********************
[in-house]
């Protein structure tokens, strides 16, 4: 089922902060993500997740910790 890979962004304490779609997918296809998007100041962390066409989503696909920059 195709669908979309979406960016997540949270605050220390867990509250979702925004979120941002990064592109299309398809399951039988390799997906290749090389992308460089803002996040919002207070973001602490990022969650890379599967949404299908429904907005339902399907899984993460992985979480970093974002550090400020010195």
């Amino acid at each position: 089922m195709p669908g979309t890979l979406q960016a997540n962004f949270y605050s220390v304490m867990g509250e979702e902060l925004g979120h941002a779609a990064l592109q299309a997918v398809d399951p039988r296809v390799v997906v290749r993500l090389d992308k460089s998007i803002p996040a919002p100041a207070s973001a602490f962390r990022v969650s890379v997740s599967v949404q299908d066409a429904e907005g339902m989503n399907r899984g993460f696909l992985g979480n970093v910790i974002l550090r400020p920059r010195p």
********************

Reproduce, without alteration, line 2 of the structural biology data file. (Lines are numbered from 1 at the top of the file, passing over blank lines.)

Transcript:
């Protein structure tokens, strides 16, 4: 089922902060993500997740910790 890979962004304490779609997918296809998007100041962390066409989503696909920059 195709669908979309979406960016997540949270605050220390867990509250979702925004979120941002990064592109299309398809399951039988390799997906290749090389992308460089803002996040919002207070973001602490990022969650890379599967949404299908429904907005339902399907899984993460992985979480970093974002550090400020010195």